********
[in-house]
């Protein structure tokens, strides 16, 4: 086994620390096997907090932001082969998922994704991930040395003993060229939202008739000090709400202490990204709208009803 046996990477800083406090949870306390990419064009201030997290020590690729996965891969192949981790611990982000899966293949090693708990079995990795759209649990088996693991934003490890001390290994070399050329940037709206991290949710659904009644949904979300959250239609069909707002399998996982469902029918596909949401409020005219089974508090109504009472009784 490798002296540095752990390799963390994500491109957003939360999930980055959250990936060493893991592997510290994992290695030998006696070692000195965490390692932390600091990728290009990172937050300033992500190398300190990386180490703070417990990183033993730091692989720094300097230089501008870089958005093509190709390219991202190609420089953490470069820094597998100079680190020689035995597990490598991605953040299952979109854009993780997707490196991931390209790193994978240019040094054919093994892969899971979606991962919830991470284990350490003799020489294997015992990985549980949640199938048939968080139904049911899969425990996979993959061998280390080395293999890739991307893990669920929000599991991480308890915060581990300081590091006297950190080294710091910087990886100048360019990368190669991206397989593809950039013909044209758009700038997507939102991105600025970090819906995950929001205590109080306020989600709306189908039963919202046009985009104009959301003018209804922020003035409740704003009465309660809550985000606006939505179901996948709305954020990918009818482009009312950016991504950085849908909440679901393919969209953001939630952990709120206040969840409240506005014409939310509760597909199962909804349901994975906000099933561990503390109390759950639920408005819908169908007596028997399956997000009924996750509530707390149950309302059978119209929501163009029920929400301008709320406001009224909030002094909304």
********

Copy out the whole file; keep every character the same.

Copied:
[in-house]
């Protein structure tokens, strides 16, 4: 086994620390096997907090932001082969998922994704991930040395003993060229939202008739000090709400202490990204709208009803 046996990477800083406090949870306390990419064009201030997290020590690729996965891969192949981790611990982000899966293949090693708990079995990795759209649990088996693991934003490890001390290994070399050329940037709206991290949710659904009644949904979300959250239609069909707002399998996982469902029918596909949401409020005219089974508090109504009472009784 490798002296540095752990390799963390994500491109957003939360999930980055959250990936060493893991592997510290994992290695030998006696070692000195965490390692932390600091990728290009990172937050300033992500190398300190990386180490703070417990990183033993730091692989720094300097230089501008870089958005093509190709390219991202190609420089953490470069820094597998100079680190020689035995597990490598991605953040299952979109854009993780997707490196991931390209790193994978240019040094054919093994892969899971979606991962919830991470284990350490003799020489294997015992990985549980949640199938048939968080139904049911899969425990996979993959061998280390080395293999890739991307893990669920929000599991991480308890915060581990300081590091006297950190080294710091910087990886100048360019990368190669991206397989593809950039013909044209758009700038997507939102991105600025970090819906995950929001205590109080306020989600709306189908039963919202046009985009104009959301003018209804922020003035409740704003009465309660809550985000606006939505179901996948709305954020990918009818482009009312950016991504950085849908909440679901393919969209953001939630952990709120206040969840409240506005014409939310509760597909199962909804349901994975906000099933561990503390109390759950639920408005819908169908007596028997399956997000009924996750509530707390149950309302059978119209929501163009029920929400301008709320406001009224909030002094909304």